What was most touching was the pride that Mississippians and people with ties to Oxford seem to feel about the whole event. I read a comment from an old MSU alum who congratulated us despite being Rebels. For one night, Mississippi wasn't just the poor, uneducated fat kid everyone liked to kick when down. We were the star and we held our heads high.

Here is a list of some of the articles written about Oxford.

My favorite is the NPR audio.

USA Travel fluff piece

Commercial Appeal

Daily journal

NPR Scott Simon on Oxford

Clarion Ledger

Commercial Appeal

Giuliani in Oxford

Bob Schieffer returns to Oxford

AP video of Oxford preparation

New Orleans jealous, who knew?

Interesting behind the scenes

long video of debate events with pictures

Oh and to top it all off, the Rebels went down to the "Swamp" and beat the 4th ranked Gators. Really one of the best weekends I've had in a long time.

Thursday, September 25, 2008

I Was Going to Post About the Debate

but I'm having to delay the post while I learn to walk and chew gum at the same time.

Yes, Oxford is bitter. Yes, that includes Republicans. Yes, I think it's one big political stunt that has completely blown up in McCain's face and quite possibly cost him the election. Yes, I have decided on who I'm going to vote for.

Yes, it's Elvis.

Tuesday, September 23, 2008

I'm Seriously Considering Voting For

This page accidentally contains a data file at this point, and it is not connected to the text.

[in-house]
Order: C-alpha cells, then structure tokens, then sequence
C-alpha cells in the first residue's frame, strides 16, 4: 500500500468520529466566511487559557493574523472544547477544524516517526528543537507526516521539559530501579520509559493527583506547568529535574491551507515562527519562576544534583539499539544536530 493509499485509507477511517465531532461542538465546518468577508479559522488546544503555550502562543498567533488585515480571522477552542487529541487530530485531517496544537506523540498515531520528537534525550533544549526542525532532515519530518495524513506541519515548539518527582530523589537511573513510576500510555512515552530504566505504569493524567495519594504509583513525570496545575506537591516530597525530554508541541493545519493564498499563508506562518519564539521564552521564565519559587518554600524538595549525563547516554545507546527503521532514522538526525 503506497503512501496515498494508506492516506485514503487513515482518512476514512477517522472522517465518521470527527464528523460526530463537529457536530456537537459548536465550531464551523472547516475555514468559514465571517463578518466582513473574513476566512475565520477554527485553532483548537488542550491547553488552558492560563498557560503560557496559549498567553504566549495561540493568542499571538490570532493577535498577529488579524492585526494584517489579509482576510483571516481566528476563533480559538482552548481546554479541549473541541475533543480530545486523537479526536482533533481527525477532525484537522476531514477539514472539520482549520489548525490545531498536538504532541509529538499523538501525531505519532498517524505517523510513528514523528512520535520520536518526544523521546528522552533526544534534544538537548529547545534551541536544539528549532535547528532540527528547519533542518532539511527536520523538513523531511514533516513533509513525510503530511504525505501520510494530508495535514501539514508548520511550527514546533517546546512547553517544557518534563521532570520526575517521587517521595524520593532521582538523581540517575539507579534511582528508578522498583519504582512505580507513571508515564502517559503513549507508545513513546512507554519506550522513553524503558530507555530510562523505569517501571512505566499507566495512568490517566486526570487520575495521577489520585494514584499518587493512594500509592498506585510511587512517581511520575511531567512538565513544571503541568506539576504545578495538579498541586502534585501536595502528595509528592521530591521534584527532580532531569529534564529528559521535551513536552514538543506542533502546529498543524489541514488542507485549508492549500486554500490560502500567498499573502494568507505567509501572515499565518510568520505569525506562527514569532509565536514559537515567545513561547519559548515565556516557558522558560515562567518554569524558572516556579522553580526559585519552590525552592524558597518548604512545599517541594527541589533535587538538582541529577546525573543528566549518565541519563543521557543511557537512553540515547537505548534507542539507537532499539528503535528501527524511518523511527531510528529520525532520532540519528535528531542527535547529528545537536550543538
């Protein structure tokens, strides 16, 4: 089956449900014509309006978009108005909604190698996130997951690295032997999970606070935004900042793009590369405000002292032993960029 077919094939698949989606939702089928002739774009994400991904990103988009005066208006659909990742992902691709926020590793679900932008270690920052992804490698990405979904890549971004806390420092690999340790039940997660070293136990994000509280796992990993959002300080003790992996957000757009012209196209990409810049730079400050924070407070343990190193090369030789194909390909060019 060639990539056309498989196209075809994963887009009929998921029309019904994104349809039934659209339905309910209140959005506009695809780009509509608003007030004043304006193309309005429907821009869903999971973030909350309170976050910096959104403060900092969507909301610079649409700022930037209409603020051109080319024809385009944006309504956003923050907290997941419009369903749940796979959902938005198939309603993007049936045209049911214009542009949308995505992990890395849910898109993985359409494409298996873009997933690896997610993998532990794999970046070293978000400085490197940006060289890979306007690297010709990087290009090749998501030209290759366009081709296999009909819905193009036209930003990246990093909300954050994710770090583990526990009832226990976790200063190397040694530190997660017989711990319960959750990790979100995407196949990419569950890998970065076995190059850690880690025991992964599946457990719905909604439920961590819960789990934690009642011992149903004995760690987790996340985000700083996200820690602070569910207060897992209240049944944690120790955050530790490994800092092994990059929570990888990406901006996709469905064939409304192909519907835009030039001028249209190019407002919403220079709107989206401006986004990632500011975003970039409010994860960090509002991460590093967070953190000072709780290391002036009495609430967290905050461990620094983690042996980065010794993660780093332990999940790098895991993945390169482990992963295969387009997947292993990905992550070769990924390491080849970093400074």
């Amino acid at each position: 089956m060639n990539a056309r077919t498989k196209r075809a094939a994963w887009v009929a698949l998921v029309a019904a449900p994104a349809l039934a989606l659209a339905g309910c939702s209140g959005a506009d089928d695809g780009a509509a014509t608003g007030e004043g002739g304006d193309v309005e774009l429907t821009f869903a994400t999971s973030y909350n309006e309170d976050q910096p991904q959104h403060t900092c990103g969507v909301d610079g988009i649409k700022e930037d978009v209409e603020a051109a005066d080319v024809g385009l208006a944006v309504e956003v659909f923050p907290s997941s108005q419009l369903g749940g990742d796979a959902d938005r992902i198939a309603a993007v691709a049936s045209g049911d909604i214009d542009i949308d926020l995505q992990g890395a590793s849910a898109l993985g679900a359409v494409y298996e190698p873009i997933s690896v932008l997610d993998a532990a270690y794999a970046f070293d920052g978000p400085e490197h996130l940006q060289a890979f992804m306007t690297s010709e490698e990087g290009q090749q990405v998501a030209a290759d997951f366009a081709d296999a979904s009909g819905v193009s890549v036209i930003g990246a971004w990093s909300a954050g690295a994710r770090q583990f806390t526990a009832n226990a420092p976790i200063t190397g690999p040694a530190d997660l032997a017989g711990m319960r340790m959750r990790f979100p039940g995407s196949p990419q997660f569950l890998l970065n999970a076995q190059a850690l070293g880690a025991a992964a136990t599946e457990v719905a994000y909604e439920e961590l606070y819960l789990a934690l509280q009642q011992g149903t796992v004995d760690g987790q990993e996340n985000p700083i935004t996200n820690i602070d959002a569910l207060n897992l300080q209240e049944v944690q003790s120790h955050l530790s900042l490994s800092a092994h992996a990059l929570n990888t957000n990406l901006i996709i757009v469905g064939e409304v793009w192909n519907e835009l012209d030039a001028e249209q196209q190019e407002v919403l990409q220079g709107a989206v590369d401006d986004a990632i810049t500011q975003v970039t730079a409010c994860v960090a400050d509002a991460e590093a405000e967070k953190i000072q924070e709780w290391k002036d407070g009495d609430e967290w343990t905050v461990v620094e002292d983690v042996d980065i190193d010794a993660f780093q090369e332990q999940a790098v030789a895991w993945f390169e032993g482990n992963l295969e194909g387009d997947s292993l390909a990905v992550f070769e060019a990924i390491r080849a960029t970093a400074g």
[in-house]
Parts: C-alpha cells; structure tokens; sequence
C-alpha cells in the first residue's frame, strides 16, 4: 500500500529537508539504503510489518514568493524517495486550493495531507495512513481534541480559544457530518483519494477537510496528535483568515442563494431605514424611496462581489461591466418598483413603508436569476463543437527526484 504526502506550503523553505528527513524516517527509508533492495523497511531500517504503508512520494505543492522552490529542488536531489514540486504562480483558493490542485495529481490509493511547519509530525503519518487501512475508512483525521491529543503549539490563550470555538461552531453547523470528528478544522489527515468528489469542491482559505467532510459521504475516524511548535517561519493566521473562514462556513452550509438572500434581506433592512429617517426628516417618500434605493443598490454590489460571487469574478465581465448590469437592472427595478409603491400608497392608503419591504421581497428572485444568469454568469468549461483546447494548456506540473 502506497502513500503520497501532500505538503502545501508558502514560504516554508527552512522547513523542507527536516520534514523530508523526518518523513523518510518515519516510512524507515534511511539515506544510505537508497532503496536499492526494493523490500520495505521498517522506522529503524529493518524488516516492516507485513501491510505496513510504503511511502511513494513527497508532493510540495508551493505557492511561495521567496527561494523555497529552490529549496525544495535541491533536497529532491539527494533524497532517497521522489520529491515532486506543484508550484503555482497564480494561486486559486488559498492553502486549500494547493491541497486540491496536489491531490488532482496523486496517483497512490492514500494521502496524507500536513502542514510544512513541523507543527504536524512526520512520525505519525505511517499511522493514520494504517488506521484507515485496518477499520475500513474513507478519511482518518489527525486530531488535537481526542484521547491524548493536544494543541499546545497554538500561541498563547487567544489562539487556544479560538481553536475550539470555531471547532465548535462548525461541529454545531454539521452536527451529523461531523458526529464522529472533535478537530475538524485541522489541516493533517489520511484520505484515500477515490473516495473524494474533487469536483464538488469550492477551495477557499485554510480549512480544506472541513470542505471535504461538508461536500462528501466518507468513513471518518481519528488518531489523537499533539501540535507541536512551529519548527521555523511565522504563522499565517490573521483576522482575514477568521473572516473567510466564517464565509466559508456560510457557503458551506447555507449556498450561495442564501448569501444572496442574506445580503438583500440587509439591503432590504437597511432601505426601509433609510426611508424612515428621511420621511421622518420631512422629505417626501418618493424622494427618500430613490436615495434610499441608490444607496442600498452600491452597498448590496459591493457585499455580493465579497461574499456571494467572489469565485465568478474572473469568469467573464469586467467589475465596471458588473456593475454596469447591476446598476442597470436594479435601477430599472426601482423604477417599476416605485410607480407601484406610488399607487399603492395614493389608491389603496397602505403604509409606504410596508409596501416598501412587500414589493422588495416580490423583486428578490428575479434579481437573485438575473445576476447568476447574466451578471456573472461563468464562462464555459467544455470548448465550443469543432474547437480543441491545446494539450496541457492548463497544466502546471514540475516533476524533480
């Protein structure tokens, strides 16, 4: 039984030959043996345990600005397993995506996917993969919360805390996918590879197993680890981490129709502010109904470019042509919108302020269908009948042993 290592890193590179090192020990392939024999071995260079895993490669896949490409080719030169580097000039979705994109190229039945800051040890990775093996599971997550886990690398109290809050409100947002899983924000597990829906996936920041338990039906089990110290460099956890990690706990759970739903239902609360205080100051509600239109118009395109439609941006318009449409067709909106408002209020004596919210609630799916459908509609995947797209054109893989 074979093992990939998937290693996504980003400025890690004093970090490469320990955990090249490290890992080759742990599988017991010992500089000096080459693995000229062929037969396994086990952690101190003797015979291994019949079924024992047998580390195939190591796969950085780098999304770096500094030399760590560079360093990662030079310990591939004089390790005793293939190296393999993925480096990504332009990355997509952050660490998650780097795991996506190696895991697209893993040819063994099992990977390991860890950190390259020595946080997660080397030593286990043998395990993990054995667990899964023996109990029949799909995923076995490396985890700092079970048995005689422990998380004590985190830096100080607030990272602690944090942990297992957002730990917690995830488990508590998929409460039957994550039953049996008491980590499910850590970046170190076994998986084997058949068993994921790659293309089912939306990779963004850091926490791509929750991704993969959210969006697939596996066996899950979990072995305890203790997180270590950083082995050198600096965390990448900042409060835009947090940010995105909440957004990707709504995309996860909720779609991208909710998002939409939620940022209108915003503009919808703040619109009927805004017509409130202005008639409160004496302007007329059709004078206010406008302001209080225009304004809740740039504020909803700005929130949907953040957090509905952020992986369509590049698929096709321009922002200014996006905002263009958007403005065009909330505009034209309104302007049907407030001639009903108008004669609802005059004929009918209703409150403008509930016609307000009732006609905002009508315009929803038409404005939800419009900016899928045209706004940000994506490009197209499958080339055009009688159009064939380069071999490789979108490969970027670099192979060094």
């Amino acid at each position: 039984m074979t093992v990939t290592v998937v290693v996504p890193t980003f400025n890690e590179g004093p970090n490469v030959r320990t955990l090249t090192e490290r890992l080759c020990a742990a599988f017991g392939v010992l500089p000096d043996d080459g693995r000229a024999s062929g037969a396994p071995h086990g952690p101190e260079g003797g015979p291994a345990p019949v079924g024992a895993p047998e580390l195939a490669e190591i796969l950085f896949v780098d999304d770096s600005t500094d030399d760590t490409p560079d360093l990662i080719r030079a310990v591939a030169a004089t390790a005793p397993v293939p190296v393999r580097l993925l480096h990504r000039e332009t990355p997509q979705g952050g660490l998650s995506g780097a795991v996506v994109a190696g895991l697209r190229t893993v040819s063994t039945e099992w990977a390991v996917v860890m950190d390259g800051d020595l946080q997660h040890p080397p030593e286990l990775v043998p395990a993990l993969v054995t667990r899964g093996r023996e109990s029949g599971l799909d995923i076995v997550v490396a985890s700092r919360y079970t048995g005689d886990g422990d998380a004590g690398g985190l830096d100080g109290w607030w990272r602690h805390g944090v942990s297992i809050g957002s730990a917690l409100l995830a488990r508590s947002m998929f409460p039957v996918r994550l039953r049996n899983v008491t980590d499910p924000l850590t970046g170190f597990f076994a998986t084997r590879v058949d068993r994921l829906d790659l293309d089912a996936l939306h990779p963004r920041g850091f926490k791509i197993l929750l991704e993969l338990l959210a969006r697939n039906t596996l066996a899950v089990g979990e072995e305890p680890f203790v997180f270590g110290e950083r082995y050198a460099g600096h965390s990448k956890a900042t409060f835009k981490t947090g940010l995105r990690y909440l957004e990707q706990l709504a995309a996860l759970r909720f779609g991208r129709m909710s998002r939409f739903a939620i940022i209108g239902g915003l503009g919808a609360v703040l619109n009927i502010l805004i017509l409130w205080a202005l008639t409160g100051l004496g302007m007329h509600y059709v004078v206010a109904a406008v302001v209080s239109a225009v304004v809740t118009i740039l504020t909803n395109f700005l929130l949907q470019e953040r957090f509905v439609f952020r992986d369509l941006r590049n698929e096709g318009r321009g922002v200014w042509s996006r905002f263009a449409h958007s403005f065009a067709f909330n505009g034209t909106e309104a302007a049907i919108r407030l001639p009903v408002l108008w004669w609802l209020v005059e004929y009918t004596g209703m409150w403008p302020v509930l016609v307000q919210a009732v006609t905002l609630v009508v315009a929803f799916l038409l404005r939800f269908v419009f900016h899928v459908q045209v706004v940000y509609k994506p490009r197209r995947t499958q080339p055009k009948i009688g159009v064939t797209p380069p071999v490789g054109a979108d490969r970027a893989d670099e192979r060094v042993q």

There is apparently no one in politics who cares about anything other than politics and money.

The Democrats, who have a majority in both the Senate and the House, have decided to let the ban on offshore drilling expire. Really, what's the excuse here? Is this the best the Democrats can do?

Why did people bother to vote for change, if all we end up getting is the same stuff but with more whining? At least when the Republicans had the majority and the White House, you had an excuse.

So what does offshore drilling buy us? Well, the price of oil will go down in the short term, because that's the way volatile, un-regulated markets behave. But it won't be long before there is a good excuse to pump that price back up. For instance, OPEC could simply reduce production. Never mind that it will be past the first term of the next president before a single drop of oil is actually extracted.

It's also been proven over and over again that the price of oil is not directly related to the price of gas. There is only a correlation when the two are going up. There doesn't seem to be any correlation in the opposite direction. So, no it won't really reduce the price of gas either.

What about energy independence? There is not enough oil to in all of North America to do that. So no, forget that part. Besides as long as we're a little dependant, we're still dependant.

Again, so why would we do this? Money of course. Lots of it. Money for ExxonMobil and politician's campaign funds. Money for taxes and the Federal Government.

I am extremely disappointed in our government right now.

Six Degrees of Separation

are sometimes reduced to one with truly amazing results.

Sunday, September 21, 2008

Friday, September 19, 2008

I Can Tell Already

The news coverage of Oxford during the debate is going to really piss me off.

This is the first national article I've read about Oxford in terms of the debate.

What does it focus on? Racism of course. Ole Miss's history of racism and how we're trying real hard, but we're still really racist.

My favorite line:

"On a campus where white students still rarely interact with black ones, the debate is leading to discussions across the racial divide"

Sweet goodness, you've got to be kidding me.